The All-in-1 solution for Btraced Track & Trace

Somehow the Btraced post I wrote some time ago was somewhat half-finished. That post explained how to use a Raspberry Pi as your private Btraced upload server and briefly shows what you can do with your GPS data. What I did not cover was how to get the Btraced information in a web page. Btraced on Google MapsFor me personally, getting the Btraced information to a MQTT broker was the only thing I needed to do to get it all working, because the rest was already covered – and I figured that creating a webpage that could receive the Btraced information and display it was a bit too trivial to mention. Nevertheless, last week I did a small ‘remake’ of the Btraced code I wrote, cause I thought it would be nice to also create an All-in-1 solution for Btraced for those that don’t use MQTT or don’t have a web-server (or both ;-)).

Combining the Btraced upload server, reverse geo-coding and a web-server in one ‘package’ running on a single Raspberry Pi, fully self-supporting, that was the idea. No need for another web-server anymore, nothing – just a Raspberry Pi and the Btraced app. And of course everything’s working real-time, cause nowadays you don’t have to settle for less anymore.

Btraced codeMost of the code was already finished, all that needed to be added was a web-server and a way to get the uploaded, parsed & extended Btraced information to the web clients (the browser(s)).

And of course some static content like a html page, style sheet and some Javascript.

And the result is great – a light-weight web page, served by the Raspberry Pi that gives you real-time access to the Btraced GPS information on any device with a web browser on board – and all with the power usage of a single Raspberry Pi. Saving the uploaded data in a database is not supported yet but should be very easy to accomplish. And there are more things that can be easily added once you have a Raspberry running..not just Btraced related; Pieter and I are currently discussing some options.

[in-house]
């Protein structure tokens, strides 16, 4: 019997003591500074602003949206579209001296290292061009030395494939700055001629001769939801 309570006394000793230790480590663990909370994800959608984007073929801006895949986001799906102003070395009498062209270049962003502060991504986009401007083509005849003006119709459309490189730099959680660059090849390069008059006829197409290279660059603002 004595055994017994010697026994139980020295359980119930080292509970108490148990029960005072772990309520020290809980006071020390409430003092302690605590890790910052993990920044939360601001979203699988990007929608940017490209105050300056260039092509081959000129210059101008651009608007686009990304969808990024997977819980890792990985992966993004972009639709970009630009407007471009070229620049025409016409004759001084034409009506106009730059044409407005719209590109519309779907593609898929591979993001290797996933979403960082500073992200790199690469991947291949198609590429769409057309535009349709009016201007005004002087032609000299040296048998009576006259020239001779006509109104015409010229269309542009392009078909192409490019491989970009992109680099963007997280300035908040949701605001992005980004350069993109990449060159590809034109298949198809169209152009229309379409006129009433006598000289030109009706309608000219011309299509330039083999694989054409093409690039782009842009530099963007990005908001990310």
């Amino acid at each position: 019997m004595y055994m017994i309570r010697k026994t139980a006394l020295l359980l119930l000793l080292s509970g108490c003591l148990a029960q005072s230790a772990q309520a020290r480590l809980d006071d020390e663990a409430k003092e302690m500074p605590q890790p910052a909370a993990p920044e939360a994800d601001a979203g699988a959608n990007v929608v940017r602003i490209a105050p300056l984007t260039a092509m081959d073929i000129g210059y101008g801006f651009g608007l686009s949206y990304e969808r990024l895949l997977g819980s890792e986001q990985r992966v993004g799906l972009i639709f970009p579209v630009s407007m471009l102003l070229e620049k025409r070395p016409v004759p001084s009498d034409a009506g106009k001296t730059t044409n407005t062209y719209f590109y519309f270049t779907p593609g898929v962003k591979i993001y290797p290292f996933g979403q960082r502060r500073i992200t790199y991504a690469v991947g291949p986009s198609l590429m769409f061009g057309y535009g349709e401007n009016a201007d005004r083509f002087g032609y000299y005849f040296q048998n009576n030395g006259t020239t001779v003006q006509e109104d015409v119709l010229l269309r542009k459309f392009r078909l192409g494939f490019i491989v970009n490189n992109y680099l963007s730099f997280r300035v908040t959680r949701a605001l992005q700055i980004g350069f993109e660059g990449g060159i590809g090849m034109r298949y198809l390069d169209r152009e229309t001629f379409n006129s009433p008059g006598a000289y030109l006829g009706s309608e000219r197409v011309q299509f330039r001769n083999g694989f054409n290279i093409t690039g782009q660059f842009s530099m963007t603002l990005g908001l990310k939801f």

Interested? Let me know. In the mean time, happy tracking!

Staircase project, part 5: the end is in sight

Today some important milestones were achieved – painting is finished now as well as soldering the 16 channel LED driver. Birthdays, parties, the flu and other physical discomfort delayed the whole thing more than we anticipated but hey, who cares – we sure don’t 😉

16 Ch. LED driver in its enclosureEspecially soldering all the components for the 16 channel LED driver on a piece of perfboard was quite a job – but now that it’s finished and all 16 channels are tested and working, I’m very pleased with it.

The sketch for the Arduino Ethernet is also progressing nicely – MQTT is operational, i2c is working fine too  and I haven’t seen any glitches which I did see when the Raspberry Pi was controlling the LED driver. So all that’s left to do is connecting the light barriers as inputs to the Arduino so that the sketch knows when someone’s walking up or down the stairs.

And of course, I still have to saw 12 aluminum profiles to the right length, put in the LED strips, solder wires to the strips and mount those profiles under the steps. So I think I’ll need another weekend to finish the hardware side before I can focus on the software – but the end is in sight. Now that I think of it – how do I change the behavior of the sketch without having to flash new firmware every time I want to change something in how the LED strips are being controlled… maybe an alternative bootloader and the SD card can help here?